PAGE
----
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Psalm 119 Journal - Stanzas 13 and 14


97 Oh how I love your law! It is my meditation all the day. 98 Your commandment makes me wiser than my enemies, for it is ever with me. 99 I have more understanding than all my teachers, for your testimonies are my meditation. 100 I understand more than the aged, for I keep your precepts. 101 I hold back my feet from every evil way, in order to keep your word. 102 I do not turn aside from your rules, for you have taught me. 103 How sweet are your words to my taste, sweeter than honey to my mouth! 104 Through your precepts I get understanding; therefore I hate every false way.

In American society much is made of the word values. Nowadays 'values' usually means the thing(s) that I or my group hold most dear. The emphasis is placed on the person(s) holding the thing rather than the things held. A worthwhile critique of this view is presented by Anthony Kronman in Education’s End: Why Our Colleges and Universities Have Given Up on the Meaning of Life. He argues that everyone has something(s) they hold most highly and believes that no one should be coerced into valuing something most highly. The choice of our deepest affections is subjective in the sense that we choose them. But Kronman quickly adds, the thing chosen must also have value-in-itself. If it has no inherent or objective value (i.e., its only value is that I/we value it) then choosing has no consequence. If vanilla and chocolate ice cream are the same except for my choice, then choosing is a meaninglessness and futile act.

Where does the Psalmist turn to find reliable objective value? He says, Oh God, I love your law because it does not come from human beings. It describes your character God; therefore, your speech has transcendent objective value. Moreover, it is supremely valuable to humanity because it is life-giving. It is so attractive to the regenerated human heart that the mind cannot stop thinking about it (v. 97). There is no meaning or purpose apart from it. Why would I care to look elsewhere?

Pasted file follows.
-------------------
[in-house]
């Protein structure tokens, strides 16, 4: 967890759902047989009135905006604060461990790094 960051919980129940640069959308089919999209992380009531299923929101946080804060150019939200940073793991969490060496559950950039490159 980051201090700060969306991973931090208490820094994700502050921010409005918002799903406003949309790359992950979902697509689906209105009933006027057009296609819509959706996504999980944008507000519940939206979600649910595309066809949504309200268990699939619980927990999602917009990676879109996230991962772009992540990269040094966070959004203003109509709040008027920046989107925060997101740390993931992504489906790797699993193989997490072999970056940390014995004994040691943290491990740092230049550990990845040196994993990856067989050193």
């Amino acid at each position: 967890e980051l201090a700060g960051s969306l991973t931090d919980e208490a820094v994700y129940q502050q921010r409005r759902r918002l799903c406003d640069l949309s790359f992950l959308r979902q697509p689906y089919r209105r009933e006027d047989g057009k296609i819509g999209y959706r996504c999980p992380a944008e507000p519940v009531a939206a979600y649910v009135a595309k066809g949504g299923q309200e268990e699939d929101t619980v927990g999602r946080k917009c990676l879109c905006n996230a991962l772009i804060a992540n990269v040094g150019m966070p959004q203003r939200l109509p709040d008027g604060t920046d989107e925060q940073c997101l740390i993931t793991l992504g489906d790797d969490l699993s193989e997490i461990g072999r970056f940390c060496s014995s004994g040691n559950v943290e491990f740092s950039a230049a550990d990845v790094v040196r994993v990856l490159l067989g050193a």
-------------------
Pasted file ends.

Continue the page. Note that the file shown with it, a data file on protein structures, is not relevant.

What are the benefits of recognizing the ultimate value of God himself (and by extension God’s Word):

  • Everlasting wisdom (v.98)

  • Understanding (v. 99)

  • Holy discipline/obedience (v. 100)

  • Avoidance of evil (v. 101)

  • Faithfulness (v. 102)

  • Delight (v. 103)

Why did classical liberal education focus on truth, goodness and beauty? The Psalmist knows the reason – they are objective and lifegiving characteristics of God's nature communicated to humanity by God himself.


105 Your word is a lamp to my feet and a light to my path. 106 I have sworn an oath and confirmed it, to keep your righteous rules. 107 I am severely afflicted; give me life, O LORD, according to your word! 108 Accept my freewill offerings of praise, O LORD, and teach me your rules. 109 I hold my life in my hand continually, but I do not forget your law. 110 The wicked have laid a snare for me, but I do not stray from your precepts. 111 Your testimonies are my heritage forever, for they are the joy of my heart. 112 I incline my heart to perform your statutes forever, to the end.

In an important sense, God does not tell us how to live our lives. He is not coercive. He invites us to live according to his character because he knows that will produce our highest good and greatest delight. To be wholly realized and truly sanctified our character must be formed to resemble and reflect his simply because he created us in his own image and likeness (Gen. 1:26). And character is formed by the discipline of walking faithfully with God – not ahead of Him, and not away. But which way to do I walk? You don’t have to see the entire path ahead. Seeing the entire path would distract you from living in the moment and by faith in God. Simply follow the lighted path (v. 105). As long as you follow God’s leading you will never get lost and never stumble. If, or when, you look away you are bound to do one, the other, or both.

It is in this sense that the people of God take their lives in their own hands (v. 109). It is up to each of us to make the most of life, or not. We will do so as we follow God’s leading and trust in his abundant provision for us. And we will fail as we try to walk apart from the path and light he provides. One of my early literary mentors, Francis Schaeffer, put it this way:

No work of art is more important than the Christian’s own life, and every Christian is called upon to be an artist in this sense. He may have no gift of writing, no gift of composing or singing, but each man has the gift of creativity in terms of the way he lives his life. In this sense, the Christian’s life is to be an art work. The Christian’s life is to be a thing of truth and also a thing of beauty in the midst of a lost and despairing world. (Art and the Bible)

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